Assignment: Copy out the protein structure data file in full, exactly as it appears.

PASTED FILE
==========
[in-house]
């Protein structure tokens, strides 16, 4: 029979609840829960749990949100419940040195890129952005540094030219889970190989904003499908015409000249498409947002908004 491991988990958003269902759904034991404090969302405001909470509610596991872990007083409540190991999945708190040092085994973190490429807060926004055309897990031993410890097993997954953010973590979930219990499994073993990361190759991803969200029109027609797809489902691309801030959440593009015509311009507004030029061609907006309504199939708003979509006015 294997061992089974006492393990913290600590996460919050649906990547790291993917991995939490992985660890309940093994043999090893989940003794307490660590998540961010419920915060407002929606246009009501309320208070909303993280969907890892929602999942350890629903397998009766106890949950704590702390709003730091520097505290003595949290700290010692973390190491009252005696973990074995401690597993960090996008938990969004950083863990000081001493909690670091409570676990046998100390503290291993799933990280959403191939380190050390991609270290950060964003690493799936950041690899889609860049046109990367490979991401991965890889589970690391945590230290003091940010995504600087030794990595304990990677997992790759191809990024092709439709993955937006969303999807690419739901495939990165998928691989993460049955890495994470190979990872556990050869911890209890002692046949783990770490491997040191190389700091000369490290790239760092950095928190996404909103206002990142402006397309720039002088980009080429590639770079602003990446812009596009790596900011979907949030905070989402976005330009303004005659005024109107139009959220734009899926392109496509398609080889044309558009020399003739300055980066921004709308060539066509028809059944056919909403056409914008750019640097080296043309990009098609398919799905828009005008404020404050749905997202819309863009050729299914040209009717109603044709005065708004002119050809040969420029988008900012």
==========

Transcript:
[in-house]
């Protein structure tokens, strides 16, 4: 029979609840829960749990949100419940040195890129952005540094030219889970190989904003499908015409000249498409947002908004 491991988990958003269902759904034991404090969302405001909470509610596991872990007083409540190991999945708190040092085994973190490429807060926004055309897990031993410890097993997954953010973590979930219990499994073993990361190759991803969200029109027609797809489902691309801030959440593009015509311009507004030029061609907006309504199939708003979509006015 294997061992089974006492393990913290600590996460919050649906990547790291993917991995939490992985660890309940093994043999090893989940003794307490660590998540961010419920915060407002929606246009009501309320208070909303993280969907890892929602999942350890629903397998009766106890949950704590702390709003730091520097505290003595949290700290010692973390190491009252005696973990074995401690597993960090996008938990969004950083863990000081001493909690670091409570676990046998100390503290291993799933990280959403191939380190050390991609270290950060964003690493799936950041690899889609860049046109990367490979991401991965890889589970690391945590230290003091940010995504600087030794990595304990990677997992790759191809990024092709439709993955937006969303999807690419739901495939990165998928691989993460049955890495994470190979990872556990050869911890209890002692046949783990770490491997040191190389700091000369490290790239760092950095928190996404909103206002990142402006397309720039002088980009080429590639770079602003990446812009596009790596900011979907949030905070989402976005330009303004005659005024109107139009959220734009899926392109496509398609080889044309558009020399003739300055980066921004709308060539066509028809059944056919909403056409914008750019640097080296043309990009098609398919799905828009005008404020404050749905997202819309863009050729299914040209009717109603044709005065708004002119050809040969420029988008900012």